Lab Worker Infects 30. One Incident Or 30?

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Thirty patients sued Exeter Hospital in New Hampshire when they came down with hepatitis C.  The infection was traced to a single hospital lab employee, David Kwiatkowski.  (Needless to say, David is no longer with the hospital.)

That poses the question, one incident claim or 30?  You ask, who cares?  After all, assuming it’s liable, the hospital is responsible for the total damage suffered by all the patients.  And the total is the same whether there are thirty checks or one big check.

The answer is that the hospital’s insurance company cares, and that make the hospital care.  The insurance company cares because the deductible (the amount the hospital bears through self-insurance) is $1 million per incident and $4 million annual aggregate.  So if there was one incident, the hospital pays only the first $1 million, and the insurance company pays the rest.  If there were 30 incidents, the hospital pays the first $4 million.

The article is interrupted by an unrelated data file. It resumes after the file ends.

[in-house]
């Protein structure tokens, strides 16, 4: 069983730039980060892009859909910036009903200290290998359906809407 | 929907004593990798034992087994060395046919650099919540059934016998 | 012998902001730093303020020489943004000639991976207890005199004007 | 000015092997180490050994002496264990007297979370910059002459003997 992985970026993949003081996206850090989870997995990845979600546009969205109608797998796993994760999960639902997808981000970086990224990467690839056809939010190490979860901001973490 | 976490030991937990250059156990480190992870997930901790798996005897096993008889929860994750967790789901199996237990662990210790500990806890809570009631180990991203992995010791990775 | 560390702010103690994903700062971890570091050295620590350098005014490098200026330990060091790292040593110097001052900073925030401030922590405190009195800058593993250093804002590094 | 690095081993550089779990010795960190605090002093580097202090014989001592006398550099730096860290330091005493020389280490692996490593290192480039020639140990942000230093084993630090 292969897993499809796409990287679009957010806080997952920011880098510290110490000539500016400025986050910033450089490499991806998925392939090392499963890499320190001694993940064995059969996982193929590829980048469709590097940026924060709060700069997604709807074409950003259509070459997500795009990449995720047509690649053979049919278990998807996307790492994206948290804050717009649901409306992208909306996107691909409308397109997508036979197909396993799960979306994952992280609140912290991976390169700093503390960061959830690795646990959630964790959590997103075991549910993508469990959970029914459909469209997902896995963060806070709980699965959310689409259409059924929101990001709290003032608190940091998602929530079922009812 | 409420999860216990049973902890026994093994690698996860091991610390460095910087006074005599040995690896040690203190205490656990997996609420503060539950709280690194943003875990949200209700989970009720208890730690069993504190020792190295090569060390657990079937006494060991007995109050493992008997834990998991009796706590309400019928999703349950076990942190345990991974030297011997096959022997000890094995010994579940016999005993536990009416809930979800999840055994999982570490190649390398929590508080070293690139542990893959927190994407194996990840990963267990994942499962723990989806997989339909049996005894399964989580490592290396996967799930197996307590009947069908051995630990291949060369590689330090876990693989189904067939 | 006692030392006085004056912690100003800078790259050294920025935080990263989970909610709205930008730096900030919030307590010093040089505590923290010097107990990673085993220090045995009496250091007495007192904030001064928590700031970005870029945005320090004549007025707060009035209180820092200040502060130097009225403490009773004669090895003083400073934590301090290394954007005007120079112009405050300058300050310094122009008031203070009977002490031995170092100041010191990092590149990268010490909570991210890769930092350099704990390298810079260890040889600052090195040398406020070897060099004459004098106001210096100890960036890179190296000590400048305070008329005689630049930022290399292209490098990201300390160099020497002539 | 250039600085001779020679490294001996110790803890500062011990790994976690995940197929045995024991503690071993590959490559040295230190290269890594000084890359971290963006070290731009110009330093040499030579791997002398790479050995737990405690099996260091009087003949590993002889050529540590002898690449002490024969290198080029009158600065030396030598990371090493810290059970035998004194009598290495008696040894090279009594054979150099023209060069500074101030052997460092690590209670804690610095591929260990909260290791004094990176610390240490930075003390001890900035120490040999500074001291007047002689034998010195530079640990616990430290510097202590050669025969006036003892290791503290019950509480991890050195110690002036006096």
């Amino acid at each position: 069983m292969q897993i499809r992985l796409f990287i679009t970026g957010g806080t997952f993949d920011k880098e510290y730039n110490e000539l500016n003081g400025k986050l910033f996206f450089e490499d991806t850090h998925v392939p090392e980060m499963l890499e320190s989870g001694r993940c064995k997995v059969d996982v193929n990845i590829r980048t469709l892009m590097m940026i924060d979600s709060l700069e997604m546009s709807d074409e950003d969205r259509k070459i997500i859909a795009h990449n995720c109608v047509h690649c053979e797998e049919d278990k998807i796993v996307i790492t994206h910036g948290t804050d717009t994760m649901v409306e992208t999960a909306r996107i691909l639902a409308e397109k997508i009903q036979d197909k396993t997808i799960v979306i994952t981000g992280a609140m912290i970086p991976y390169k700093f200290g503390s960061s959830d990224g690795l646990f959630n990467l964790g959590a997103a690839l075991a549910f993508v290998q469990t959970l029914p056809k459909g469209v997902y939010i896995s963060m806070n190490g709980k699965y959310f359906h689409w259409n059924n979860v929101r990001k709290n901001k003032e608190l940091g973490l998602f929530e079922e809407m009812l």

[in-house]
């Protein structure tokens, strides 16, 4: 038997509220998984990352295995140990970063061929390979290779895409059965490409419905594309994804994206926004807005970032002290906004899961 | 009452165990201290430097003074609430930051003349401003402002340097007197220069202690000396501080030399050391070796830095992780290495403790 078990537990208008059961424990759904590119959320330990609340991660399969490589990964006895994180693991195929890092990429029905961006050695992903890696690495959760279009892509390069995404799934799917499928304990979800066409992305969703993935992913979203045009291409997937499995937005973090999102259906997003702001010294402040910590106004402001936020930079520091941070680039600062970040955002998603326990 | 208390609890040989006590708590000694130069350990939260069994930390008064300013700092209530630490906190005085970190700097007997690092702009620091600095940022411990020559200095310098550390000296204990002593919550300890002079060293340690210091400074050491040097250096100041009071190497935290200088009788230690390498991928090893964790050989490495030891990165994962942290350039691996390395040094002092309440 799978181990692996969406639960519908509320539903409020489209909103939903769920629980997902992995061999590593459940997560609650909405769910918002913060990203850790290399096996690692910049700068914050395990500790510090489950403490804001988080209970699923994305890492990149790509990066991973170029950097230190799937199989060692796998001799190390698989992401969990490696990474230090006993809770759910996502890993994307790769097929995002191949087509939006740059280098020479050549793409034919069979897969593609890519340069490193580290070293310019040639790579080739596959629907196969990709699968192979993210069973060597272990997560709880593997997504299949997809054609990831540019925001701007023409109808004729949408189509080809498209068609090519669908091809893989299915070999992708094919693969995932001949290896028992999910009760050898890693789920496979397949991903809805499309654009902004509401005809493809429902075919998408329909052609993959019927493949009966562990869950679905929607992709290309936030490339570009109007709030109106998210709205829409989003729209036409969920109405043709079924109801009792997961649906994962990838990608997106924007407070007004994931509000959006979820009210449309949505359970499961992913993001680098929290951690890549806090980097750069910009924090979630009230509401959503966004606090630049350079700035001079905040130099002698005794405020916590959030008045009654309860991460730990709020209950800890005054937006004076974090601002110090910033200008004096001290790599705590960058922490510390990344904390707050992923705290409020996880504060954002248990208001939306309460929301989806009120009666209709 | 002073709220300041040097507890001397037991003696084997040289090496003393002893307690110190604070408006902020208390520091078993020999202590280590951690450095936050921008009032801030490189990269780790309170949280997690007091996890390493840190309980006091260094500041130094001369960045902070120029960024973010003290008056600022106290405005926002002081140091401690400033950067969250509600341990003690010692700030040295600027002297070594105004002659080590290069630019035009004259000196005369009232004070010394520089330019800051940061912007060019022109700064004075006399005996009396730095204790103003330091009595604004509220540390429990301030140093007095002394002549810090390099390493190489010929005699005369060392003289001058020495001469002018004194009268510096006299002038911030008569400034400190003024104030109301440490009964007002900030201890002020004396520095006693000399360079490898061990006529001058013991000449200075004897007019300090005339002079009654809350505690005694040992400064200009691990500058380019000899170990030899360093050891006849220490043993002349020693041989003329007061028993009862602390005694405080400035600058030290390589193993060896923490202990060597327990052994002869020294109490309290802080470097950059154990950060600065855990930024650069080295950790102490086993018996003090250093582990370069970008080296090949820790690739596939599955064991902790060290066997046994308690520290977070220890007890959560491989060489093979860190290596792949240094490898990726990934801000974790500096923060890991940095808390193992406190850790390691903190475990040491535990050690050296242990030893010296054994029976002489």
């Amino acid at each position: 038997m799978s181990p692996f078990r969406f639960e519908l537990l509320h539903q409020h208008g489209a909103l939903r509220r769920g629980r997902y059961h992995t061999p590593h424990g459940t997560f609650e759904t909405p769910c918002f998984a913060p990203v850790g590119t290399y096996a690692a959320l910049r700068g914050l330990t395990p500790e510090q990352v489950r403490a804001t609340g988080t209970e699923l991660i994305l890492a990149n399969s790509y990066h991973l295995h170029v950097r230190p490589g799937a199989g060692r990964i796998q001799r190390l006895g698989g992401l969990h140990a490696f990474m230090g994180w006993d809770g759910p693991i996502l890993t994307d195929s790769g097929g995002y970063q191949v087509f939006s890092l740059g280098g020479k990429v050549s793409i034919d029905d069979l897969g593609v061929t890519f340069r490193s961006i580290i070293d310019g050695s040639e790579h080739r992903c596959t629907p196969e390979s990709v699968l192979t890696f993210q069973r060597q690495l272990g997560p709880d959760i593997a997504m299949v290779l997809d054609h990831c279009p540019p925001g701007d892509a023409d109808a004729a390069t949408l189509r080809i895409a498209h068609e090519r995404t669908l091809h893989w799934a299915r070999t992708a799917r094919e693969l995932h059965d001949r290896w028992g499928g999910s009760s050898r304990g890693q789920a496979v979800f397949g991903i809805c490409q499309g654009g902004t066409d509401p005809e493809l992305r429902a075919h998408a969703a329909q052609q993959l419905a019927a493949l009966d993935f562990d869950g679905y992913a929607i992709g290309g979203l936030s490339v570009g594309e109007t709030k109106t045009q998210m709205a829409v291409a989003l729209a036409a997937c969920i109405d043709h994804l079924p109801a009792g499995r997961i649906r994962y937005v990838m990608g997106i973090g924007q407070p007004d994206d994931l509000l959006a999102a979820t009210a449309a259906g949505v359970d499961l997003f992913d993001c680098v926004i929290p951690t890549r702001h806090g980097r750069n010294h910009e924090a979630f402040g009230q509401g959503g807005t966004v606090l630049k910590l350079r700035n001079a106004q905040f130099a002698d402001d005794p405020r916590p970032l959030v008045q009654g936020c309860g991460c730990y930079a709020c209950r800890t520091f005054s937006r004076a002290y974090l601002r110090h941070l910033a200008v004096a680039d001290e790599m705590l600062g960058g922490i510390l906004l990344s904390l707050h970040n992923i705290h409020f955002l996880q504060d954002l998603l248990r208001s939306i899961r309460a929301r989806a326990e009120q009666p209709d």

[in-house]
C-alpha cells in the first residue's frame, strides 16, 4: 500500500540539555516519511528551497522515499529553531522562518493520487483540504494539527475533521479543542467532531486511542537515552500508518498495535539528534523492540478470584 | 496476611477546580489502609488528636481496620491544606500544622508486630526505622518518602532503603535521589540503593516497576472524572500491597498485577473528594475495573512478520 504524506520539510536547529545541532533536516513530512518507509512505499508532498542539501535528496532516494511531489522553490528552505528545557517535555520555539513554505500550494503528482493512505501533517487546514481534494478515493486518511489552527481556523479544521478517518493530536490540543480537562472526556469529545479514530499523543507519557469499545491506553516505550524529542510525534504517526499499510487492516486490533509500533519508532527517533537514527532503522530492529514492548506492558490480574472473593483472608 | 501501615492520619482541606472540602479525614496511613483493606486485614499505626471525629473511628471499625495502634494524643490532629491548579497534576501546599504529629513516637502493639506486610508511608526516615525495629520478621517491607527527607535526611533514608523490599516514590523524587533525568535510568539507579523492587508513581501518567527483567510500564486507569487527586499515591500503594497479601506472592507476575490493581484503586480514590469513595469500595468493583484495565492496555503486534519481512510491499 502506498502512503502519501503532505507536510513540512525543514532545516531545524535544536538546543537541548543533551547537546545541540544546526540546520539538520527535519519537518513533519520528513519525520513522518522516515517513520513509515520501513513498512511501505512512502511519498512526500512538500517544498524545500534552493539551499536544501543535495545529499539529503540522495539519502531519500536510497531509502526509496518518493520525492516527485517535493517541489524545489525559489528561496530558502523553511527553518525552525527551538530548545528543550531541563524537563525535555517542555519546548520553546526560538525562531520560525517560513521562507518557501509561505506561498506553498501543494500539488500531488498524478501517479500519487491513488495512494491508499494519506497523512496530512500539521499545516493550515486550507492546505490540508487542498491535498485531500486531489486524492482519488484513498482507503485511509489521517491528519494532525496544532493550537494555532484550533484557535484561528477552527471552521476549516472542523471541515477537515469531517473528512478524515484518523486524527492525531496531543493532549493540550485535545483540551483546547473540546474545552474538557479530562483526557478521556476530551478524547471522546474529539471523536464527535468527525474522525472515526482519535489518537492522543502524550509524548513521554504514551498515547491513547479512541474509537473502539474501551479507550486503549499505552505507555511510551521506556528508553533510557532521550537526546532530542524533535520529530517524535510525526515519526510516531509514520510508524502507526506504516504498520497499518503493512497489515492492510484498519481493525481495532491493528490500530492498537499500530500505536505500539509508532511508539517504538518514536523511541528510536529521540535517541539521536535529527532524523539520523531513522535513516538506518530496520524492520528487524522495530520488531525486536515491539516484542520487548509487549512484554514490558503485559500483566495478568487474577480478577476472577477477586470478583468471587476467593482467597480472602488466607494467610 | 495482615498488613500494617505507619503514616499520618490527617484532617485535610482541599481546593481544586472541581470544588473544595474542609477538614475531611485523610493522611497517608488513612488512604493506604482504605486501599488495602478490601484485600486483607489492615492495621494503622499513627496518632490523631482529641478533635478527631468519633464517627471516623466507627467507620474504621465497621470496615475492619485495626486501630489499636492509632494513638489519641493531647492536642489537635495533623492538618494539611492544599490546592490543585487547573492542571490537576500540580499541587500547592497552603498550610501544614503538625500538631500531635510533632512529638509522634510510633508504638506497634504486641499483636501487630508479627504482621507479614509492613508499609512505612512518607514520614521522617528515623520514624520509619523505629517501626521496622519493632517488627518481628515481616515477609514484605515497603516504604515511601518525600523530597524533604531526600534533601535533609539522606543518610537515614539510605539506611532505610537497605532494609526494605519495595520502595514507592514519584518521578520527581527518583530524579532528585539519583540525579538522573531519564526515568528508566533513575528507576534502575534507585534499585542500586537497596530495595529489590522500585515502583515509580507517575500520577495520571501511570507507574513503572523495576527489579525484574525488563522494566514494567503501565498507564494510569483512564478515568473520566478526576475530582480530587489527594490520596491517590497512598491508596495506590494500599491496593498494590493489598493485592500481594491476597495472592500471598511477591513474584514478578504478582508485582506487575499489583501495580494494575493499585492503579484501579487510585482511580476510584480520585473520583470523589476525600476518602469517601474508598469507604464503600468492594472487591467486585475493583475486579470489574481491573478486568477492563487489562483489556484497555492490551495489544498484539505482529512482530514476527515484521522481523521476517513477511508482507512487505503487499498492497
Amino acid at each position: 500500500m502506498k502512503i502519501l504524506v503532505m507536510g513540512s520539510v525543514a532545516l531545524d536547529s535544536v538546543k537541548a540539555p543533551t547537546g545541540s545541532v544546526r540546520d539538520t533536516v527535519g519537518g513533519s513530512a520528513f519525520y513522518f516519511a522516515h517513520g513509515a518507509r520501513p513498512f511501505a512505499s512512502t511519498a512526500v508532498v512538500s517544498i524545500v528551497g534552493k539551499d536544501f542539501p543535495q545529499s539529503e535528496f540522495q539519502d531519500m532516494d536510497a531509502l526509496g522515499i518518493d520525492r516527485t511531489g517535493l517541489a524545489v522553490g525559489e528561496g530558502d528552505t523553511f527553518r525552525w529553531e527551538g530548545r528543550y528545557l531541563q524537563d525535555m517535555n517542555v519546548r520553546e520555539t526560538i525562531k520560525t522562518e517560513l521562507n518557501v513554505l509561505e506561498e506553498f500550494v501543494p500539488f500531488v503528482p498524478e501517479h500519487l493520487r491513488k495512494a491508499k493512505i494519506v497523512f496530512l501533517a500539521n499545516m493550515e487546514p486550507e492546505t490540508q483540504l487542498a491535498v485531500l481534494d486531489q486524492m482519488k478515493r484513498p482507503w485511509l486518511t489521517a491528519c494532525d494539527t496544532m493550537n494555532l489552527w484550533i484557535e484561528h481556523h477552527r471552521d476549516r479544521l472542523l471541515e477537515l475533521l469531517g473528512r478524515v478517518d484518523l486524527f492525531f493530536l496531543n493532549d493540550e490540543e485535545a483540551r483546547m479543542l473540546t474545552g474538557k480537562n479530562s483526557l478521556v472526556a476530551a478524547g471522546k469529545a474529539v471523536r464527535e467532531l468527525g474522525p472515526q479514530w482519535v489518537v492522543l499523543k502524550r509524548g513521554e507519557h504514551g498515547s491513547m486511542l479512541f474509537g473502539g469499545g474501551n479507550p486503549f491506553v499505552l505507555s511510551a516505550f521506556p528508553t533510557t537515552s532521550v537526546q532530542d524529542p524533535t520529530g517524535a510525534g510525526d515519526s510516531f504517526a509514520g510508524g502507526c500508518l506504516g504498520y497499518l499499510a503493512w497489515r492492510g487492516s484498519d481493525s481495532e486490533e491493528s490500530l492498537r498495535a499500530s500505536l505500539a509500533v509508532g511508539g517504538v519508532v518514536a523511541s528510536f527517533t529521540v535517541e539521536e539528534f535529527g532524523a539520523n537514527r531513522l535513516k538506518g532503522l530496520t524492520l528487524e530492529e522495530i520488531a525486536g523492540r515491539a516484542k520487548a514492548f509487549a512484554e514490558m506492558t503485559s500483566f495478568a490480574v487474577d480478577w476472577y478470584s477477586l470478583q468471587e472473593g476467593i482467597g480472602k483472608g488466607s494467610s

The insurance company took the position that there were 30 separate incidents—what a surprise!–and made the hospital pay the first $4 million.  The hospital did so—reluctantly—and has now sued the insurance company to get its $3 million back.

The case is Exeter Hospital v. Steadfast Insurance, Rockingham County (NH) Superior Court.

 

Topics:  Hepatitis C, Hospitals, Patients

Published In: Health Updates, Insurance Updates, Professional Malpractice Updates

DISCLAIMER: Because of the generality of this update, the information provided herein may not be applicable in all situations and should not be acted upon without specific legal advice based on particular situations.

© Faegre Baker Daniels | Attorney Advertising

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